Education is Gravitational

“If you have this one household item in your home, it significantly increases the chance of your child succeeding in school.” So posted an article from a few years back. Though it seemed the article was ridiculously suggesting this one piece of furniture somehow had magical “smartness” powers, it was actually making a good point. The item was a bookshelf, and the idea was that most homes with bookshelves in them also have people in them who like books. The academic power didn’t come from the bookshelf at all. The influence came from parents, who themselves valued reading specifically and learning in general.

Education is gravitational. Parents set the tone for learning in their house. Whether we like it or not, our attitude towards learning will be impressed on our children. You’ve heard before that much of how our children turn out is more “caught than taught”. God built our children to learn, not just by how and what we speak to them, but by how we live. Your ingrained habits and the rhythm of your life have more influence over your children than what you teach them verbally. We can’t escape who we are and neither can our children. Just as God’s image was stamped upon us, so our image will be impressed upon our children. We have all laughed (or cried!) when we realize we have taken on less than desirable traits of our parents we never thought we would. The same will be true for our children. In particular, our attitude towards learning is quite possibly the greatest influence in our child’s education.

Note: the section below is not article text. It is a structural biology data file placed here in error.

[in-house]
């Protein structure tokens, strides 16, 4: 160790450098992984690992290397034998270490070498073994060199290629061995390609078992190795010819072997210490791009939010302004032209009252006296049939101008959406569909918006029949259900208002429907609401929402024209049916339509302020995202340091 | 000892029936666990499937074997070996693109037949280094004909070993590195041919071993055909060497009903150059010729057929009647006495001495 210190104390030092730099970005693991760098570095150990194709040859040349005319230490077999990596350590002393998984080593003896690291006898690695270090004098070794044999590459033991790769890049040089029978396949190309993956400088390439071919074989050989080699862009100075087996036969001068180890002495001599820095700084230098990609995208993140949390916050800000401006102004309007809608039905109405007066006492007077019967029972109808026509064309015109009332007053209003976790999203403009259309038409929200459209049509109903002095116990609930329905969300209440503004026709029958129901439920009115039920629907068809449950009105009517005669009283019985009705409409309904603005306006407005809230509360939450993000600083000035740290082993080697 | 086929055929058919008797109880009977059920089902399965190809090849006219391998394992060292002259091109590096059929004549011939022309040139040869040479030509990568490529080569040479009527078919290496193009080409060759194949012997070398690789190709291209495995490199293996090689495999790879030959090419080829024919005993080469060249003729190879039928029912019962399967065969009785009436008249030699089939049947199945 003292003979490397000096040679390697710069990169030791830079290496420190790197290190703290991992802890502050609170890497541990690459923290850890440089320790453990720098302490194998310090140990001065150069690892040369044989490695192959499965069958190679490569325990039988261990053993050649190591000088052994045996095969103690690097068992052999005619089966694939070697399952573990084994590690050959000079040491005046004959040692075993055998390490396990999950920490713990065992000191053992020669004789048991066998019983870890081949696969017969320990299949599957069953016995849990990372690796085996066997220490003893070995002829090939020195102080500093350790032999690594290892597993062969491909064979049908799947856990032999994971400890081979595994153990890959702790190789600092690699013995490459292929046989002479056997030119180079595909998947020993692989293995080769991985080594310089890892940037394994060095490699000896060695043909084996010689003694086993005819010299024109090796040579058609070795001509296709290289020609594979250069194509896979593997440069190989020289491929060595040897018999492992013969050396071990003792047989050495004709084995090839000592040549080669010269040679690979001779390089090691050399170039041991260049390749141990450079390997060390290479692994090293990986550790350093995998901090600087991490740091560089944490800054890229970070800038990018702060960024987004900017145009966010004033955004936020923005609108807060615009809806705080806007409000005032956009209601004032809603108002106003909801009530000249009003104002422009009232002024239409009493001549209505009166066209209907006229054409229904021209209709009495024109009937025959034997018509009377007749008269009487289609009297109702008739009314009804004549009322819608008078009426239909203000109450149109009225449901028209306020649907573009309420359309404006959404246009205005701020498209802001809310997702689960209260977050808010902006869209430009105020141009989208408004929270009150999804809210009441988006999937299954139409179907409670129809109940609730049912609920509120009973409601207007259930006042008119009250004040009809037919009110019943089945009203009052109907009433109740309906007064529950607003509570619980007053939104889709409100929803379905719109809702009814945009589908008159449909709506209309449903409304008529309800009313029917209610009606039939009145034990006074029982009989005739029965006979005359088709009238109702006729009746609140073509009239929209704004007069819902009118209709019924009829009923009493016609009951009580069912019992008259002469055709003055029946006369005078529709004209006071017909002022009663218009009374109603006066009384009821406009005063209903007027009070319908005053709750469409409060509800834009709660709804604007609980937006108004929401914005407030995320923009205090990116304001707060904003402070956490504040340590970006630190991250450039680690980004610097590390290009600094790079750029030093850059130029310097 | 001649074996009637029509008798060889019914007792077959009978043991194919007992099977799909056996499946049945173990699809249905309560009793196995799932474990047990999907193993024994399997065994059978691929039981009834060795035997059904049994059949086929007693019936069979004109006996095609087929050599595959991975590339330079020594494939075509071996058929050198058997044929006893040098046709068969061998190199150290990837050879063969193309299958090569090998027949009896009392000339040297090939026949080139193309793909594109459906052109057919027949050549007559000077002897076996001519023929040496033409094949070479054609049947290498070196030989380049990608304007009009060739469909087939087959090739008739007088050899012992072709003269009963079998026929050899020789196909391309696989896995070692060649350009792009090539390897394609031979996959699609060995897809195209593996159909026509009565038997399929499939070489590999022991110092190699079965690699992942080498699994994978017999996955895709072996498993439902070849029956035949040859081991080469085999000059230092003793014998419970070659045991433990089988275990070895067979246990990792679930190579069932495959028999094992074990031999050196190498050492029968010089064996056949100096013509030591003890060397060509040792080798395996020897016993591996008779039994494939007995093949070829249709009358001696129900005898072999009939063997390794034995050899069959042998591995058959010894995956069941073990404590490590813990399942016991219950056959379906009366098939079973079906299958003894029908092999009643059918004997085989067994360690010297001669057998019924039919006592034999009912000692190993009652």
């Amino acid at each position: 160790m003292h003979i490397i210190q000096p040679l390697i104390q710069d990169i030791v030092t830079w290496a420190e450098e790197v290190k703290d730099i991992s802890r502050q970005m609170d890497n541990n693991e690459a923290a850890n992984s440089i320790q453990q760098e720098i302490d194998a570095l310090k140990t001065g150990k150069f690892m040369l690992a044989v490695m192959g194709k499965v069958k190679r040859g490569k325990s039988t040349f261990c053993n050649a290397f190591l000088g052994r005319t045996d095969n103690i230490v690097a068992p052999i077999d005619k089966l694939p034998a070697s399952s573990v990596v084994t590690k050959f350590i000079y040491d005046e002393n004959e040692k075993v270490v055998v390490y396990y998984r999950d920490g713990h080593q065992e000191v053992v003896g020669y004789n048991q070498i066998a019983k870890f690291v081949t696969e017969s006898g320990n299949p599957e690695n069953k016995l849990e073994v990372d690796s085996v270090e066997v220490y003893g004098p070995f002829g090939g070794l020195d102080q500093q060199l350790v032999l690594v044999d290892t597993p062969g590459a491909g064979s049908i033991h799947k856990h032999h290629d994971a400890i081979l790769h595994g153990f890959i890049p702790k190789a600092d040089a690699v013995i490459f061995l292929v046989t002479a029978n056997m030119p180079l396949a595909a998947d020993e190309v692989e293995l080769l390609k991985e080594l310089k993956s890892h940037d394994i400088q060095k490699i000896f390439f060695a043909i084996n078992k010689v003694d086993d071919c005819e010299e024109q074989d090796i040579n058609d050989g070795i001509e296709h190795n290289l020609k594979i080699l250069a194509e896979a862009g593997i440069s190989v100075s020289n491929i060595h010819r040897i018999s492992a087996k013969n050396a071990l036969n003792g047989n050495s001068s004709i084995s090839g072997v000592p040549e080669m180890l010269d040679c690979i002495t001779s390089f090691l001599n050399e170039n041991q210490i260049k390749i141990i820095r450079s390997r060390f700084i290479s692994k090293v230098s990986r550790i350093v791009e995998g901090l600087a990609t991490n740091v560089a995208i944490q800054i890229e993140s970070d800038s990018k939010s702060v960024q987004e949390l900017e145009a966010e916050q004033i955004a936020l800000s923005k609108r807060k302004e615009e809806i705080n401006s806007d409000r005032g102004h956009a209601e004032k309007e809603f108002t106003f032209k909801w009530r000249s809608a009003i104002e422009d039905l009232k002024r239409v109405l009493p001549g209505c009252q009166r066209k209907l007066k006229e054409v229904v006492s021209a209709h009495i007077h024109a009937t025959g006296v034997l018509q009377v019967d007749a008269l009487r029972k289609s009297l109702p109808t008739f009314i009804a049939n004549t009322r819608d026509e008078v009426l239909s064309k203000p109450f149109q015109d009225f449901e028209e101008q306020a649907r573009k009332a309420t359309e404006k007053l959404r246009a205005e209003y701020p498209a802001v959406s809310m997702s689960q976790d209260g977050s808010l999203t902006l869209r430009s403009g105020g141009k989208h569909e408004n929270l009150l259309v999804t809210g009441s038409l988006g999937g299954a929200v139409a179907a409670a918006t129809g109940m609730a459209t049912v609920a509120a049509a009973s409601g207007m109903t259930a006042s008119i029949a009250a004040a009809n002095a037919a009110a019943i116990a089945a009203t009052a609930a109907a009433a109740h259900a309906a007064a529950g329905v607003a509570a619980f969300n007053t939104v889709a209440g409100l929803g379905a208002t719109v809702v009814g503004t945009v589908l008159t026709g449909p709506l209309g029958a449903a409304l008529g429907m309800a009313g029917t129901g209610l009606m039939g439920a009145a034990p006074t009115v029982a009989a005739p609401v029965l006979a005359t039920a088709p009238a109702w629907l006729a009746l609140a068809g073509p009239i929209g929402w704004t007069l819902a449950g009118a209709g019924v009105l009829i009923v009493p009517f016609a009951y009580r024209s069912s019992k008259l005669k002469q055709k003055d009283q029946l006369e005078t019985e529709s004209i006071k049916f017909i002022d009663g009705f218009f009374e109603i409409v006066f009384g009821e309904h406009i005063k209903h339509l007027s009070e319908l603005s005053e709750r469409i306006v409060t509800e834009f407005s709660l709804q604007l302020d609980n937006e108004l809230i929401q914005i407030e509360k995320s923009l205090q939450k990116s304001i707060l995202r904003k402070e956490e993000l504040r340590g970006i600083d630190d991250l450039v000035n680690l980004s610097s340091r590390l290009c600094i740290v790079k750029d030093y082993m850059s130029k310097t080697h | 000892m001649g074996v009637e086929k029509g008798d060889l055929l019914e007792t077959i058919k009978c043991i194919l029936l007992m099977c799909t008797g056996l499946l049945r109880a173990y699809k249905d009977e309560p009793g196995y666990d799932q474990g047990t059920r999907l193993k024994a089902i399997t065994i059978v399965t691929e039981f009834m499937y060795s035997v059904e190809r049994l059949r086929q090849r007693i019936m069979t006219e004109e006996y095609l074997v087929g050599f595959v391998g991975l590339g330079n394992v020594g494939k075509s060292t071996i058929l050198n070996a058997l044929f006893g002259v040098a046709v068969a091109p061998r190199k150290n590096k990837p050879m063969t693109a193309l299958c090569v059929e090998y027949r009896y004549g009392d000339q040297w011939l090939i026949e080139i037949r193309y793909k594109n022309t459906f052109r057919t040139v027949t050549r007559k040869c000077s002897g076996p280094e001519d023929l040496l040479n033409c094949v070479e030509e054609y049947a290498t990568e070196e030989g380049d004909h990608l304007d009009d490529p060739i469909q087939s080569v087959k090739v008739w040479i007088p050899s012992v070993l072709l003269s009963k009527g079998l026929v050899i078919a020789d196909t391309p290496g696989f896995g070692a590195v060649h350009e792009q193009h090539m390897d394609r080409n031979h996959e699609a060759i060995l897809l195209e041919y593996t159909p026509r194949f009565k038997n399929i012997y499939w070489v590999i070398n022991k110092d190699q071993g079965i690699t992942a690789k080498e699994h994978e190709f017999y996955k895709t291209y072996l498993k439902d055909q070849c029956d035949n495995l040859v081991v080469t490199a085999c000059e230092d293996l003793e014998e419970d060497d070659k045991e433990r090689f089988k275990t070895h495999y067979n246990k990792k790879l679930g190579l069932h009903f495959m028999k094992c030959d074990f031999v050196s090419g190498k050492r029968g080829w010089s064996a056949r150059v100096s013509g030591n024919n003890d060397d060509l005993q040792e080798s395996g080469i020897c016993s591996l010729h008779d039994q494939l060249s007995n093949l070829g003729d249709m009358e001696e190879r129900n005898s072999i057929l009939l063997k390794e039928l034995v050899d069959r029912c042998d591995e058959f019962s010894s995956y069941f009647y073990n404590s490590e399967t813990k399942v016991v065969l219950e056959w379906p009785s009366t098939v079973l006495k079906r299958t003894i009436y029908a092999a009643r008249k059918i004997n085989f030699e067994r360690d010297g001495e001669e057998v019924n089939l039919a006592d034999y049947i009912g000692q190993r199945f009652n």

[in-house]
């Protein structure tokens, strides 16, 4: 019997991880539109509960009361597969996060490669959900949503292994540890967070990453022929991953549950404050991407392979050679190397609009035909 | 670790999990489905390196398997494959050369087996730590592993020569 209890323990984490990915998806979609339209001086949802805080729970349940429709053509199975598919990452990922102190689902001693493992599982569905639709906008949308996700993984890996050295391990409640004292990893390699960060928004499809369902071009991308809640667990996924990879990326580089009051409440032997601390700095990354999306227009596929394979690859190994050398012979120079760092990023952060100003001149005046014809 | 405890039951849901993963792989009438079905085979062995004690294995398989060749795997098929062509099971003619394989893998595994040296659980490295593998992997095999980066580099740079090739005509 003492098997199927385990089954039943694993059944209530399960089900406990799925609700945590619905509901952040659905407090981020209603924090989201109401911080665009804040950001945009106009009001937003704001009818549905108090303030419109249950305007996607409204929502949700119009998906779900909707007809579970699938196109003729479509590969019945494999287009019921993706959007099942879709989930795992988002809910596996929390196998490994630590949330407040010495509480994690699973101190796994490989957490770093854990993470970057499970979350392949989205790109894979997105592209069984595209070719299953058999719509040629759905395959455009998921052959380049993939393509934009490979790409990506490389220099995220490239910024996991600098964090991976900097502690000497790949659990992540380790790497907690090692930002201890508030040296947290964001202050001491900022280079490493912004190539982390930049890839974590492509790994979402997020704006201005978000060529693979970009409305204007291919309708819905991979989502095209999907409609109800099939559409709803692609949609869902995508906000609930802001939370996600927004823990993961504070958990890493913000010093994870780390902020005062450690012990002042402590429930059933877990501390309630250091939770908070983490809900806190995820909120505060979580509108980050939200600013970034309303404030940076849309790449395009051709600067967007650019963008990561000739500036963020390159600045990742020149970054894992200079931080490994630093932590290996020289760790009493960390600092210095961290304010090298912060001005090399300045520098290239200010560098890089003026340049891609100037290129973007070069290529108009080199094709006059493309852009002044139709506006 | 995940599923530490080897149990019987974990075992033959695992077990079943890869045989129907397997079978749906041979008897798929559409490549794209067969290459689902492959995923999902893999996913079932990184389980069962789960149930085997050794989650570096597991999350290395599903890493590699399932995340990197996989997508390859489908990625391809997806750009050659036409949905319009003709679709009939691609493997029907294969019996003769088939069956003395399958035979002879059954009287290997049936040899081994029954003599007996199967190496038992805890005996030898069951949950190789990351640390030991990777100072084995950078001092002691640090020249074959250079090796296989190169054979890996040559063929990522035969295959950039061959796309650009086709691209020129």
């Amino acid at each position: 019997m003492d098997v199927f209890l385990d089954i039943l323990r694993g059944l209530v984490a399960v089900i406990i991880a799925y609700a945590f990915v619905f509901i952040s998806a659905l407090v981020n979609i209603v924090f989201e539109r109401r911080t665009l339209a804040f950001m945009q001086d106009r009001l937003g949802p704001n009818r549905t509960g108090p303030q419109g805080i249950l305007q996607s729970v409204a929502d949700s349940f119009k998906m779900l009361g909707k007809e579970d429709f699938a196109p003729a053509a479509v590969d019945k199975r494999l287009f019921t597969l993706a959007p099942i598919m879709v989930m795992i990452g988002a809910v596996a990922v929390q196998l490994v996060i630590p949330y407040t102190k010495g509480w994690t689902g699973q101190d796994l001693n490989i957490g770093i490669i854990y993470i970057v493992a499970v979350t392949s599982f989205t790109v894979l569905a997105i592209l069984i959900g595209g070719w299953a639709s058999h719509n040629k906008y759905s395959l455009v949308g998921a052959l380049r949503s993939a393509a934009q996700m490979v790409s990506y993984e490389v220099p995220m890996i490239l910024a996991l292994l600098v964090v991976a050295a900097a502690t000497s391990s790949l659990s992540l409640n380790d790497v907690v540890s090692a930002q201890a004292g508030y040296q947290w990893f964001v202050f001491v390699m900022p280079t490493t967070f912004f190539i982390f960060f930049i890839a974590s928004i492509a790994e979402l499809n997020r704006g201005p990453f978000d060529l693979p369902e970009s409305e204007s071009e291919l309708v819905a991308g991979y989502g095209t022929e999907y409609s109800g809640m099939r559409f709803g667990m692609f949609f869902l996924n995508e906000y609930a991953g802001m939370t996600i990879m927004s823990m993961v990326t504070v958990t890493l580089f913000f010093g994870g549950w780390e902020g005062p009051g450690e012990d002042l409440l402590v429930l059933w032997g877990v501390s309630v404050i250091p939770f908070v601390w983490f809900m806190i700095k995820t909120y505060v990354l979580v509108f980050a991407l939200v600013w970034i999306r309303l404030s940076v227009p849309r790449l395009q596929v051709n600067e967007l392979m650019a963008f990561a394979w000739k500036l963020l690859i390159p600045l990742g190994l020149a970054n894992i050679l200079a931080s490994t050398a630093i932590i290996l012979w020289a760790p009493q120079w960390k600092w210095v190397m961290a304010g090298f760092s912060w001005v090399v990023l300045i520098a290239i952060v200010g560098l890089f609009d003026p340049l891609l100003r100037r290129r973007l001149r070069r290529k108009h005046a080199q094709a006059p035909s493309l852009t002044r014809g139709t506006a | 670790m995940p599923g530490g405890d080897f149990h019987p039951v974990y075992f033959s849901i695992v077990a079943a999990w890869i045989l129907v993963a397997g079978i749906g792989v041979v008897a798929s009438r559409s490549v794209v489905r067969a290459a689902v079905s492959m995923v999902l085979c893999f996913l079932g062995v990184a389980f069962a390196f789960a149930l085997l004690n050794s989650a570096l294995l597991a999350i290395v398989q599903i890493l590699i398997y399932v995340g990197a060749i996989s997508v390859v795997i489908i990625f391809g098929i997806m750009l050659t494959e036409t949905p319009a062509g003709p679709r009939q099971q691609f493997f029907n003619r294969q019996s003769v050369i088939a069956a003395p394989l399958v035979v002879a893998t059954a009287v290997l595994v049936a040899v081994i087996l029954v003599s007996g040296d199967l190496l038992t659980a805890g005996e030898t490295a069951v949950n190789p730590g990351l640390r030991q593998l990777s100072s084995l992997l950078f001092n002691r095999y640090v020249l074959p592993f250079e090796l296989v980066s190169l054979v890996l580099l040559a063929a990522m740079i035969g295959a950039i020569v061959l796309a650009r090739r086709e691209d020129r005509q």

God built the world this way on purpose. All through out the scriptures, the responsibility for educating children is placed squarely on the parent’s shoulders (Deuteronomy 6:7, Ps 78 1-8, Ephesians 6:4). It makes sense that when God gave this command, he also built children with the hardware to be most influenced by their parents.

As a school we cannot overcome the gravitational force that is created in your home, nor do we want to. Our mission at St. Abe’s is to come alongside you as you raise your children, and support you in that effort by offering a classical education pointed at creating disciples of Christ. Many classical Christian schools define their relationship to parents with the latin phrase “en loco parentis”, or “in the place of the parents”. A better phrase seems to be “apud parentis”, or “beside the parents”. We want to be working within the force of your gravitational pull, not against it.

Does this mean you need a Ph.D. to have academically successful children? By no means. Rather, we should consider how the following questions would be answered: Do you value learning in your home? Do you love God with your mind? Are you inquisitive about the world God made? The imprint of a parent that does these things is greater than the power of any magical bookshelf.

Corey McEachran

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